Feb 22nd First Sunday of Lent Year B.

Introduction
Today begins lent’s fasting, prayer and almsgiving. The first reading recalls the flood, when people spurned God for an evil which destroyed them. Jesus tells us to repent and believe lest we die too. Lent’s prayer, fasting and almsgiving ensure our soul survival; for it purifies and strengthens us against Satan’s wiles. In its believing repentant spirit lets confess our sins..

Homily
Perhaps you know St. Augustine’s story. A great figure in the Roman empire, in early life he was wildly pagan. His mother Monica, a Christian, prayed constantly with tears for his conversion. One day in his garden, feeling empty inside, he heard a child’s voice say: “take up and read”. Picking up a Bible from the table it opened at Paul’s words: “cast off the old man of sin and put on the Lord Jesus”. Tears poured down his cheeks and joy entered his heart. He left worldly ways and became one of the greatest bishops, theologians and saints the church has produced.
Here’s a personal response to today’s gospel call to repent and believe. Agustine after years of seeking happiness in worldly pursuits came alive in the spirit. Like Christ in the wilderness he finally saw through the devil’s temptation to put one’s whole trust in worldly pleasure and self-seeking. Lent challenges us to do the same. But it can be difficult today when a new pagan Empire in the west would lure us away from faith and true values. Lent provides us with an opportunity to face that head on. To answer Christ’s call to repent, to find the joy of belief anew.
For that’s a struggle we must keep up if we’re to attain real happiness in this world and the next. Rather than give in to the world, the flesh and the Devil our constant challenge is to deepen our life as members of God’s holy people. To help us achieve this the church puts before us each lent Christ’s death, resurrection and second coming. It tells us to keep us the good fight here below so as to meet Christ with all the saints at last. And that struggle to be his faithful is not easy today. Powerful prophets of the evil one in the media and elsewhere would lead us and our youth in the opposite direction. So we need to keep Christ’s invitation to life before us, to purify our hearts with prayer, fasting and almsgiving as a preparation for Easter and inner resurrection. As the baptism prayer says, the challenge is to keep the white garment of faith & goodness on so that we’ll go out to meet Jesus with all saints at last. Now is the acceptable time, now is the day of salvation, Paul reminds us. Lent is a time of saving grace. So that we’ll be ready to meet Christ when he comes.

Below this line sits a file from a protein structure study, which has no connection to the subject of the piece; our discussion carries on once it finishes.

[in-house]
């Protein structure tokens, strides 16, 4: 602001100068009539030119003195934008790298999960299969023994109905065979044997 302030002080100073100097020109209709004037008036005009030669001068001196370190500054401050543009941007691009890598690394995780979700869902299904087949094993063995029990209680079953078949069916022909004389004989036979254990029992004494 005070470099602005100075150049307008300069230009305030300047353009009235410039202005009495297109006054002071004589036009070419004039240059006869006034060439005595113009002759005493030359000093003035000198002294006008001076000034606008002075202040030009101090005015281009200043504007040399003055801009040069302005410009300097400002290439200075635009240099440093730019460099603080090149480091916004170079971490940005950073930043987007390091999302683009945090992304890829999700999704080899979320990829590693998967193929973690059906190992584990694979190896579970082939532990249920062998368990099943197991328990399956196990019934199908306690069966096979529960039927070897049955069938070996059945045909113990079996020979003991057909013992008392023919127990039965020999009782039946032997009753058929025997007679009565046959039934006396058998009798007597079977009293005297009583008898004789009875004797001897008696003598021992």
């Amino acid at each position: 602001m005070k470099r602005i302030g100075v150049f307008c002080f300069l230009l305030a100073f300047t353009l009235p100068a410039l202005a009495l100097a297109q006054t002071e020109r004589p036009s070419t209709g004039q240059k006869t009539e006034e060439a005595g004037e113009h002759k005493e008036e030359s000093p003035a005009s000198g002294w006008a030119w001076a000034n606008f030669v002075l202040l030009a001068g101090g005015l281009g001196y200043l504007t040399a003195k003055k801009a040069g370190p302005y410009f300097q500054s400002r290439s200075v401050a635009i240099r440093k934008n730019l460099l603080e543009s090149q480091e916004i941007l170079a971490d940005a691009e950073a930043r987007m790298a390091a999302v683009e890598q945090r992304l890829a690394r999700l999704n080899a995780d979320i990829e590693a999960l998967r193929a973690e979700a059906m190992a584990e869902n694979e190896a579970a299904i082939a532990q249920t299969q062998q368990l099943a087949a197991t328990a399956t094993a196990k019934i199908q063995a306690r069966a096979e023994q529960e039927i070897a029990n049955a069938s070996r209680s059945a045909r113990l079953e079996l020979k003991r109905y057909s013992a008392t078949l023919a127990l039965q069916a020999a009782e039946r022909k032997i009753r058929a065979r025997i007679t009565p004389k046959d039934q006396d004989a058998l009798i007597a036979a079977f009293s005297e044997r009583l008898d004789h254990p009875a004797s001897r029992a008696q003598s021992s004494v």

The air is stirring with spring now and no wonder lent is in spring. For it asks us to leave behind any dark winter in our hearts. To restore the spring innocence we had as newly baptised children when we put on the white garment of Christ. At lent I myself say often say the beautiful words of psalm 30: “A pure heart recreate for me o lord and take not your holy spirit from me”. Lets pray for a spring of faith and the spirit in our lives.
That’s what Augustine prayed for in his classic work, The Confessions. He confesses not sin but his joy in finding the faith. We’re called to similar joyful Christian conversion this Lent and Easter through fasting, almsgiving and prayer. What saved Augustine? The prayers of his mother. In the same way we should pray for those we love. To bring them to happiness in this world and the next. For the things of this world fade to dust at last, but Christ is lord of love, goodness, happiness, beauty, and salvation for this world and forever and ever, amen…
So as God’s people called to renew our souls and rise at Easter with Christ by prayer, fasting and good works now, lets profess our faith with fresh enthusiasm..

Prayers of the Faithful
As the people of God lets pray for what we need this Lent..

For our Holy Father and all the leaders of the church that they may continue to call all to repent and believe..

For civil leaders that they govern all with integrity and impartiality, and foster people’s spiritual welfare also..

For our youth that turning to prayer, fasting and almsgiving this Lent they may know the deeper joy of self-giving in Christ..

For ourselves that in our homes this lent we may encourage some extra prayers, giving up of some luxury, and setting aside of some of our surplus money to help the poor at home and abroad..

For the sick; through our sacrifice of some of our time to help aged or sick relatives may we gain a great reward in heaven..

For the dead that their sufferings over, they may come to their heavenly home with the help of our communal and personal prayer..

And we ask all these prayers through Christ who lives and reigns forever and ever, amen.

Reflection
“Man does no live on bread alone”. The key temptation in every age is to abandon God and put our trust in corrupt earthly ways. I often think that the debt crisis is partly due to that. As someone said recently its like the flood, or the Tower of Babel, that came tumbling down. Certainly the tower of godless human pride, greed and arrogance always leads to a dead end. Lets pray to Mother Mary that we will not go that way..Hail Mary

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